Suspected McConnell bugger admits he could soon face federal charges

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Alex Pappas
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      Alex Pappas

      Alex Pappas is a Washington D.C.-based political reporter for The Daily Caller. He has also written for The Washington Examiner and the Mobile Press-Register. Pappas is a graduate of The University of the South in Sewanee, Tenn., where he was editor-in-chief of The Sewanee Purple. While in college, he did internships at NBC's Meet the Press and the White House. He grew up in Mobile, Ala., where he graduated from St. Paul's Episcopal School. He and his wife live on Capitol Hill.

A liberal activist in Kentucky acknowledged Friday that he could soon find himself indicted on federal charges of illegally secretly recording a campaign strategy session of Republican Minority Leader Sen. Mitch McConnell.

The activist, Curtis Morrison, admitted his role on the liberal website Salon in a piece headlined “Why I secretly recorded Mitch McConnell.” In the piece, Morrison says his attorney informed him a grand jury is hearing evidence about his recording.

“Here’s the latest: An assistant U.S. attorney, Brian Calhoun, telephoned my attorney yesterday, asking to meet with him next Friday as charges against me are being presented to a grand jury,” Morrison wrote.

Morrison admits giving the recording of a Feb. 2 meeting McConnell had with his staff on opposition research to the left-leaning Mother Jones website, which also posted a secret recording of Republican presidential nominee Mitt Romney last summer.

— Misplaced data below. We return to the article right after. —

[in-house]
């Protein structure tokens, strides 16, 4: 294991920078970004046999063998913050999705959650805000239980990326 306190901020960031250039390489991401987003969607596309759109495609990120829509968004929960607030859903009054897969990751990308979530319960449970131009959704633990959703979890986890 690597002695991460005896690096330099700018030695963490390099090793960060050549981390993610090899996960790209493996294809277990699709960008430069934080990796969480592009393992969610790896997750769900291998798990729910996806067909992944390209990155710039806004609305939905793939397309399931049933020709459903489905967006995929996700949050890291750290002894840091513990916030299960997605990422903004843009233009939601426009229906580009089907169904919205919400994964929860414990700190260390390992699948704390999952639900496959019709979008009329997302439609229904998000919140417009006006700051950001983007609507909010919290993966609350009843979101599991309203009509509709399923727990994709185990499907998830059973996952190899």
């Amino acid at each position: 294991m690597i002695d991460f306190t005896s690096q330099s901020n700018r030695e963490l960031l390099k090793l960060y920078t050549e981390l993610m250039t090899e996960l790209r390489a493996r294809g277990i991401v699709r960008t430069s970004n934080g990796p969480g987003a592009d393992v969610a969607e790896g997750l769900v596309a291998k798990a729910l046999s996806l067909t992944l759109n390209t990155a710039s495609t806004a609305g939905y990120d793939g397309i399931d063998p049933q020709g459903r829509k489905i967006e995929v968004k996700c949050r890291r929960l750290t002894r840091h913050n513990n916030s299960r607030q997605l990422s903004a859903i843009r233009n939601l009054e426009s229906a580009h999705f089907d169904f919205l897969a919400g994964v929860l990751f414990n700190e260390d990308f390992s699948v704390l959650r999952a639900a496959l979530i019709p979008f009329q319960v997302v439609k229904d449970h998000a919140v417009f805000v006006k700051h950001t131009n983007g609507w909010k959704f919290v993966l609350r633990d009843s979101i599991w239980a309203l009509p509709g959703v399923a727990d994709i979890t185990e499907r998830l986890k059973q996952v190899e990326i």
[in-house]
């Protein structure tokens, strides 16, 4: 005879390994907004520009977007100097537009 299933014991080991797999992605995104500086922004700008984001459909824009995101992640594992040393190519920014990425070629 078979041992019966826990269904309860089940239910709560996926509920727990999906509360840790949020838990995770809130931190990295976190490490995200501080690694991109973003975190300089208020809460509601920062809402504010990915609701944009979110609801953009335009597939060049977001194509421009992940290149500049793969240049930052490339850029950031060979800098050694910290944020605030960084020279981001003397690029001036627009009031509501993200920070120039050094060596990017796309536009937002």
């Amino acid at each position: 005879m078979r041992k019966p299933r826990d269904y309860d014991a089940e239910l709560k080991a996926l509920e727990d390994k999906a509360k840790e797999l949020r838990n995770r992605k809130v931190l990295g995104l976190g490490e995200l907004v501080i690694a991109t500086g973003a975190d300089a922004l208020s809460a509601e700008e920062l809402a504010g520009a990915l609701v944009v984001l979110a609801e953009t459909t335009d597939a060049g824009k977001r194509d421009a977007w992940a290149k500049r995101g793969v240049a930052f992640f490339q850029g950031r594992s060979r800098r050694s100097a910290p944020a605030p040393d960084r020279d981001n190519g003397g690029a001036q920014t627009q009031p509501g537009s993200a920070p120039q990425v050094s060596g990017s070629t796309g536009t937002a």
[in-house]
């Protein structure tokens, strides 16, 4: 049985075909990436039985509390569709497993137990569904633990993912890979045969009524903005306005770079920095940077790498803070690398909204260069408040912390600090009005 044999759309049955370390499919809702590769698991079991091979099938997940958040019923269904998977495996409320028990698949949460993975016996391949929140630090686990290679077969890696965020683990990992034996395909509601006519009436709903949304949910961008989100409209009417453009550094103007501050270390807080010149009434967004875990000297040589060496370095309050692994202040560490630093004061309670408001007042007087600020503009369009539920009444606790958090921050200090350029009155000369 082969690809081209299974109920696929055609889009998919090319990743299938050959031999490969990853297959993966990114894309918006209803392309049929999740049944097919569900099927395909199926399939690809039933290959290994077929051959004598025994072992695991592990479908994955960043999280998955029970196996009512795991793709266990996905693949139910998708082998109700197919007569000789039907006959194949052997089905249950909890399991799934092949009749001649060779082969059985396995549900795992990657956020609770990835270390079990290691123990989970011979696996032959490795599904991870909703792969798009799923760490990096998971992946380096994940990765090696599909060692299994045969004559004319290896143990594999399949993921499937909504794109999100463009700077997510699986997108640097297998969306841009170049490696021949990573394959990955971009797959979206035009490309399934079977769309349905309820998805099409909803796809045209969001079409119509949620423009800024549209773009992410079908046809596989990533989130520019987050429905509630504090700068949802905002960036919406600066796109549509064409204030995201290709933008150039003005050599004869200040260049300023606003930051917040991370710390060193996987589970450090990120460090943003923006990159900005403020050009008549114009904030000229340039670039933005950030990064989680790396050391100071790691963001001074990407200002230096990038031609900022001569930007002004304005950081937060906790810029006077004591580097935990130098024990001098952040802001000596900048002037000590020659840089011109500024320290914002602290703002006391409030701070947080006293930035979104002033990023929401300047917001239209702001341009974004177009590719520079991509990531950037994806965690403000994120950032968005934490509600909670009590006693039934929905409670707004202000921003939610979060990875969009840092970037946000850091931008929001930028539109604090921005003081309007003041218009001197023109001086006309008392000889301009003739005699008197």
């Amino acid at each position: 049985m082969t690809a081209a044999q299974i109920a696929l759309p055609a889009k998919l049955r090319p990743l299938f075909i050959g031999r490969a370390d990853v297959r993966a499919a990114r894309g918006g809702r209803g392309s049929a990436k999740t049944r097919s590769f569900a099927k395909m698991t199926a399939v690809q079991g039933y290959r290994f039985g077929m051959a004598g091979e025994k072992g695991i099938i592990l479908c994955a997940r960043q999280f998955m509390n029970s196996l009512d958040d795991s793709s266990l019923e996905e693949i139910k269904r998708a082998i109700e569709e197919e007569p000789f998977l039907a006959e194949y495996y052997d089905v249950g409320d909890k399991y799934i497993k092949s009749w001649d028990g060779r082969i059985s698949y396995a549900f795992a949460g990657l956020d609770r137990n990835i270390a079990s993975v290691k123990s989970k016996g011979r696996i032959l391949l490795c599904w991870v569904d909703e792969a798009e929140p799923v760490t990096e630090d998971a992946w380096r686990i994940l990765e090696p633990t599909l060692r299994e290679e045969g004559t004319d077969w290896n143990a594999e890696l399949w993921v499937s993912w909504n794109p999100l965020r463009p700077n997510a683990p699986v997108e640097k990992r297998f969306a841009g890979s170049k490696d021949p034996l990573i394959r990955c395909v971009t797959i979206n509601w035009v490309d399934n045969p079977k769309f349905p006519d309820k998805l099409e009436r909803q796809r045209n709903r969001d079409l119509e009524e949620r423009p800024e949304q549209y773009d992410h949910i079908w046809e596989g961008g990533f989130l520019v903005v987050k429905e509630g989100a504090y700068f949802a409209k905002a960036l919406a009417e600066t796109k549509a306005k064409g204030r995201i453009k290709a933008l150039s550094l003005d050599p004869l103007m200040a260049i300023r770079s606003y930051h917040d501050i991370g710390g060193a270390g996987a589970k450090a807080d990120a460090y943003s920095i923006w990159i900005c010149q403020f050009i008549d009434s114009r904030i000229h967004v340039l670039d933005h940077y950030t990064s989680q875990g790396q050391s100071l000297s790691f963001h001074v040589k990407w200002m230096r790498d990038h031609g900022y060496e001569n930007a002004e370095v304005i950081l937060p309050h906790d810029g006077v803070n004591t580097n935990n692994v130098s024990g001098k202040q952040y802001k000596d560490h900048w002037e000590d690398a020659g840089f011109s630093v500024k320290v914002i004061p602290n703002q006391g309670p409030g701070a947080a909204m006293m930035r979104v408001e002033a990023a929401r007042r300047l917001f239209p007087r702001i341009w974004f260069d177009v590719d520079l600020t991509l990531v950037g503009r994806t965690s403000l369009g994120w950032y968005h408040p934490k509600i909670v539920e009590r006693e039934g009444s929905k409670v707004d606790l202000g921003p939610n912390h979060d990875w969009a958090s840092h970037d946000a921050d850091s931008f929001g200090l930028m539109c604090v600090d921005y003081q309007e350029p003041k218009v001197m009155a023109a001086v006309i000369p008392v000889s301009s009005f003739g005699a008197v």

Soon after it was posted, Morrison and another activist affiliated with the  anti-McConnell group Progress Kentucky were blamed in the media for making the recording.

“Earlier this year, I secretly made an audio recording of Sen. Mitch McConnell, the most powerful Republican on the planet, at his campaign headquarters in Kentucky,” he wrote Friday. “The released portion of the recording clocks in at less than 12 minutes, but those few minutes changed my life.”

Morrison defended the surreptitious recording in his Friday piece, and called WikiLeaks founder Julian Assange a hero.

“It was a frustrating moment,” he said of the aftermath, when even Democrats criticized the plot, “but in truth, I’ve never doubted that making the recording was ethical. I believe in the philosophy of Julian Assange: When we open up governments, we bring in freedom. Helping the voting population better understand a political leader’s true priorities is a good thing. And hell yes, it’s ethical.”

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